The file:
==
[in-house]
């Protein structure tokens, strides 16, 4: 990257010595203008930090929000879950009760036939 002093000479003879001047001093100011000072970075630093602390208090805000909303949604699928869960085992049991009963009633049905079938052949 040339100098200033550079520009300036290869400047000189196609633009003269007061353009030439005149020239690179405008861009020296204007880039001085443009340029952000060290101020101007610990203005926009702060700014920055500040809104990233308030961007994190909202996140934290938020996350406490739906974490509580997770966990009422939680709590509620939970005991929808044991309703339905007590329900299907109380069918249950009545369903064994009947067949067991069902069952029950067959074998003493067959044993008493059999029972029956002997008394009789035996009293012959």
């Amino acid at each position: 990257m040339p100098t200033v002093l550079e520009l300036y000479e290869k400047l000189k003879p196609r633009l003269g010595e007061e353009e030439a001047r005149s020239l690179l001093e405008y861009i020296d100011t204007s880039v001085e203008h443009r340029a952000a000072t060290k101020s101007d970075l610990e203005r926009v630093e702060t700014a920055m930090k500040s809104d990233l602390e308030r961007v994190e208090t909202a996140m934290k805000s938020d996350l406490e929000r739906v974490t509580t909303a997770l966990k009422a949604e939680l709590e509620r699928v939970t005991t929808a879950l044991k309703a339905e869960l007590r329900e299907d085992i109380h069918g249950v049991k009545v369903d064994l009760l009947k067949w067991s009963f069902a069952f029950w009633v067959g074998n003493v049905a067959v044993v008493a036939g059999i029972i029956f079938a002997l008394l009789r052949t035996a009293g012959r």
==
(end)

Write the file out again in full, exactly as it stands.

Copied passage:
[in-house]
């Protein structure tokens, strides 16, 4: 990257010595203008930090929000879950009760036939 002093000479003879001047001093100011000072970075630093602390208090805000909303949604699928869960085992049991009963009633049905079938052949 040339100098200033550079520009300036290869400047000189196609633009003269007061353009030439005149020239690179405008861009020296204007880039001085443009340029952000060290101020101007610990203005926009702060700014920055500040809104990233308030961007994190909202996140934290938020996350406490739906974490509580997770966990009422939680709590509620939970005991929808044991309703339905007590329900299907109380069918249950009545369903064994009947067949067991069902069952029950067959074998003493067959044993008493059999029972029956002997008394009789035996009293012959």
């Amino acid at each position: 990257m040339p100098t200033v002093l550079e520009l300036y000479e290869k400047l000189k003879p196609r633009l003269g010595e007061e353009e030439a001047r005149s020239l690179l001093e405008y861009i020296d100011t204007s880039v001085e203008h443009r340029a952000a000072t060290k101020s101007d970075l610990e203005r926009v630093e702060t700014a920055m930090k500040s809104d990233l602390e308030r961007v994190e208090t909202a996140m934290k805000s938020d996350l406490e929000r739906v974490t509580t909303a997770l966990k009422a949604e939680l709590e509620r699928v939970t005991t929808a879950l044991k309703a339905e869960l007590r329900e299907d085992i109380h069918g249950v049991k009545v369903d064994l009760l009947k067949w067991s009963f069902a069952f029950w009633v067959g074998n003493v049905a067959v044993v008493a036939g059999i029972i029956f079938a002997l008394l009789r052949t035996a009293g012959r």